Parenting Tip #317 – You Don’t Have To Like, Like It

Using The Word Like

“It’s not like, you know like, what like…”

Like is an example of a “filler” words being used as props, to try to shore up a lame sentence.

People who can’t get along without “um” or “er” or “basically” (or, in England, “actually”) or “et cetera et cetera” are of two types: the chronically modest and inarticulate, such as Ms. Kennedy, and the mildly authoritarian who want to make themselves un-interruptible.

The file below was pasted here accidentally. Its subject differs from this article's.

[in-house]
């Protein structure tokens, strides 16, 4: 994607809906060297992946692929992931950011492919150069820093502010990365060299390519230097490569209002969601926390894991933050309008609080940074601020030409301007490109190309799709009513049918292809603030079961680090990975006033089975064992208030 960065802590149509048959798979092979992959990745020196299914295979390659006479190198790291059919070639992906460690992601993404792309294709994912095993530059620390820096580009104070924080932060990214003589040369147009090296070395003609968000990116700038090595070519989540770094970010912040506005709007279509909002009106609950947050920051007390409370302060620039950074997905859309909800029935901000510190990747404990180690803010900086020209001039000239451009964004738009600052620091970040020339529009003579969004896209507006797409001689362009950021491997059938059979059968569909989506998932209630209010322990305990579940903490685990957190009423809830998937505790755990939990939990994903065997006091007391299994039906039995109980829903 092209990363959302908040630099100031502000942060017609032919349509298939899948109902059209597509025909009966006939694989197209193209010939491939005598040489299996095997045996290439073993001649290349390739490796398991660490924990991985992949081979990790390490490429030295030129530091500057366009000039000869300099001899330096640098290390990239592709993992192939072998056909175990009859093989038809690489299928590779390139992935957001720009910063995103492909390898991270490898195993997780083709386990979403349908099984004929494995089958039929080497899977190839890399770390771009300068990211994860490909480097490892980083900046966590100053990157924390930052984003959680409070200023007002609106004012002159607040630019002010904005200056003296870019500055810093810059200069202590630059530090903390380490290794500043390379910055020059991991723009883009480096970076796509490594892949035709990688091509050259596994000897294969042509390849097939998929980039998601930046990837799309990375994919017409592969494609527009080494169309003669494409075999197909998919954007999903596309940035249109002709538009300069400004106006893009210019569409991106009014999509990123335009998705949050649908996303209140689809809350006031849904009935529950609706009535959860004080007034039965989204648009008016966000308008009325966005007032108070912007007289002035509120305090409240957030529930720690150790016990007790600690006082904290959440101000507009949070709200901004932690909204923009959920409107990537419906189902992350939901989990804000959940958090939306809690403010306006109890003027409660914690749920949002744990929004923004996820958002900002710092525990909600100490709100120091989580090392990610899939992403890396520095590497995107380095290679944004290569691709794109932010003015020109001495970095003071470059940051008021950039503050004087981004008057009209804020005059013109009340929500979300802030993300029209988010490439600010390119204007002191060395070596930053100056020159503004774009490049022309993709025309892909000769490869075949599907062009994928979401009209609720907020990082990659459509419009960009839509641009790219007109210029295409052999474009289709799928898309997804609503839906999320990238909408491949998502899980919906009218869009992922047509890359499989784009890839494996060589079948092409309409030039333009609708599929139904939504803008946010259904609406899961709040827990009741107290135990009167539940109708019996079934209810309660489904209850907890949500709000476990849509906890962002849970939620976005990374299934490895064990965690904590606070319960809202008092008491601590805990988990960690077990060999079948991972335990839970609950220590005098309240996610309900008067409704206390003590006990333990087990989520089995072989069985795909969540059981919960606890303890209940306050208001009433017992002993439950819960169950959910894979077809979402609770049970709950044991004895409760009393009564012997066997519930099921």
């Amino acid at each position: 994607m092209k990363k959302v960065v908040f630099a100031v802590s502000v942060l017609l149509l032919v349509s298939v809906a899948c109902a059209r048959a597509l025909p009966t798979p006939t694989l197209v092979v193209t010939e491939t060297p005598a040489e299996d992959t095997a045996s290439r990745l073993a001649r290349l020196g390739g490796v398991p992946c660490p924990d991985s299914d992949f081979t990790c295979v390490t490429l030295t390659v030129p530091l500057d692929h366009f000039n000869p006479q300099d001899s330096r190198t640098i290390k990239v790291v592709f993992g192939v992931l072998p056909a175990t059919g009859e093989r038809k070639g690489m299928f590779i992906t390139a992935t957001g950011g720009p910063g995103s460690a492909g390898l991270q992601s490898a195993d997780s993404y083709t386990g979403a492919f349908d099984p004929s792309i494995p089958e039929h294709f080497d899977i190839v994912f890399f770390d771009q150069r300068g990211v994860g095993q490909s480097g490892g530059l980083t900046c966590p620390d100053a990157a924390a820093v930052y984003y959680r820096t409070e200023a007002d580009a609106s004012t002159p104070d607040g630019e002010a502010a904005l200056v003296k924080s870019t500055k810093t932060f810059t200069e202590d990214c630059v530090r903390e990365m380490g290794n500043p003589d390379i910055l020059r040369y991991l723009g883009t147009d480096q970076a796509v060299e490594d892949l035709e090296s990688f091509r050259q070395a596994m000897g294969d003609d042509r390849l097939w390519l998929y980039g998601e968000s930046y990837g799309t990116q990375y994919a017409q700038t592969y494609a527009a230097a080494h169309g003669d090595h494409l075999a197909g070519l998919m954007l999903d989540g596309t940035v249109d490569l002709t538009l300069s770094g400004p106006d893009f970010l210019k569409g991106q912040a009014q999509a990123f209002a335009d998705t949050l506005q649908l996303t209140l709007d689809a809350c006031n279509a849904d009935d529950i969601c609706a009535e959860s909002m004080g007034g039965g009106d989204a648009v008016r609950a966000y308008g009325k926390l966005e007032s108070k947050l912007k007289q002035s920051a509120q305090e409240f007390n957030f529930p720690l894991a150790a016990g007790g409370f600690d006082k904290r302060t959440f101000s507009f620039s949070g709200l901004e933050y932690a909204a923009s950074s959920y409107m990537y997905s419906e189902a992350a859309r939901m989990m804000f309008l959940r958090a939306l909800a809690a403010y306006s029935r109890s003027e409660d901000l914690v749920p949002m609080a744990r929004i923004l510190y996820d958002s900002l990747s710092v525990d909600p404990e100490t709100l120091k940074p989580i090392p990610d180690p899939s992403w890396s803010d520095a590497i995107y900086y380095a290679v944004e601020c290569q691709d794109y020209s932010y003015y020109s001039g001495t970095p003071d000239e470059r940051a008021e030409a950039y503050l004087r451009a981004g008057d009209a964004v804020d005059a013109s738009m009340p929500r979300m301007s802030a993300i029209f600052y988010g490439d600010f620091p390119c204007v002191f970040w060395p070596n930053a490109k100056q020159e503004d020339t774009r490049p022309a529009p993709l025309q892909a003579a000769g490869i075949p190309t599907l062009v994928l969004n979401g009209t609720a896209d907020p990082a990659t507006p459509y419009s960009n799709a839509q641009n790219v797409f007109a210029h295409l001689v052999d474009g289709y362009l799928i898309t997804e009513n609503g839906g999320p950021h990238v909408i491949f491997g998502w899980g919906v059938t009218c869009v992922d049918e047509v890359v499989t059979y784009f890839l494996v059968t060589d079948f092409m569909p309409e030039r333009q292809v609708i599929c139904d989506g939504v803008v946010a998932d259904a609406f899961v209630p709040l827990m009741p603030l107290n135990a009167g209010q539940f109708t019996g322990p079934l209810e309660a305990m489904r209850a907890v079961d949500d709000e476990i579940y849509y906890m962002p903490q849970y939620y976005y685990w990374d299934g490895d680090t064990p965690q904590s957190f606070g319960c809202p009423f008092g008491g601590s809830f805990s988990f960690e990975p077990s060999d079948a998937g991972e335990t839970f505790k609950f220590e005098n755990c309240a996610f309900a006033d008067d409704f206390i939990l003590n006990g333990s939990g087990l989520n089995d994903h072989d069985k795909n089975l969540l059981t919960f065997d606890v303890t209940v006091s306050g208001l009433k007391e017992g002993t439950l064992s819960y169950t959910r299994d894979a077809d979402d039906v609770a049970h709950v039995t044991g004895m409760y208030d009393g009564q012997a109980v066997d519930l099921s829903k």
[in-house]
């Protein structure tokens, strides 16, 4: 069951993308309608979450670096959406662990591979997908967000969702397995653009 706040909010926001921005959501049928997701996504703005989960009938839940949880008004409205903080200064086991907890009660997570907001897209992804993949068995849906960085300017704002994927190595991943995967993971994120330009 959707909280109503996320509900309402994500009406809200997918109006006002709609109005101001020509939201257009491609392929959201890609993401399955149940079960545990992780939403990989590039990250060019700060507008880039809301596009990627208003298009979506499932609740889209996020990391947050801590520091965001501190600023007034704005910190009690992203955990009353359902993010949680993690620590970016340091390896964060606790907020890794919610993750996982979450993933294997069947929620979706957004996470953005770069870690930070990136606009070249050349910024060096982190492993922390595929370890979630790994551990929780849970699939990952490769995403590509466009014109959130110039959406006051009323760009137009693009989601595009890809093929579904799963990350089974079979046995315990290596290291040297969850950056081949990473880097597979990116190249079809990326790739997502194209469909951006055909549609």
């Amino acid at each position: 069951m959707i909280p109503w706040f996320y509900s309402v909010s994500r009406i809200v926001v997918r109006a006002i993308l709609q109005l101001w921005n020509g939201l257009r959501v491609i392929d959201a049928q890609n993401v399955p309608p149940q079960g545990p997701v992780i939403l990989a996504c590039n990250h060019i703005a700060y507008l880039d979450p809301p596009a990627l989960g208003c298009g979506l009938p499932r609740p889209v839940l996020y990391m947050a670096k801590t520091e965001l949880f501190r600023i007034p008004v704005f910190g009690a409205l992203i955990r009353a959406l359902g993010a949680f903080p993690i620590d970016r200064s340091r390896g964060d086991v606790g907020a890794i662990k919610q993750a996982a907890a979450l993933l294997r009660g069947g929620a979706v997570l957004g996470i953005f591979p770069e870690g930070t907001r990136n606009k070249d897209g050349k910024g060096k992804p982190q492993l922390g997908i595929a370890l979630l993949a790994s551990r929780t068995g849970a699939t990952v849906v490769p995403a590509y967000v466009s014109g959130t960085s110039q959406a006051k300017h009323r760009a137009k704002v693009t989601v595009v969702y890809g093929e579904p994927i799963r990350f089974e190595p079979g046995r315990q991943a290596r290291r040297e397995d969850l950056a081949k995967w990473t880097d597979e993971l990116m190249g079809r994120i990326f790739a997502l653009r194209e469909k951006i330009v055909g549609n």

Saul Bellow’s character Ravelstein is a good example of the latter: in order to deny any opening to a rival, he says “the-uh, the-uh” while searching for the noun or concept that is eluding him. — Christopher Hitchens, Vanity Fair

I’m offering an alternative. It will eliminate the use of the word “like” and every other vocal filler.

Let’s just all stop talking.



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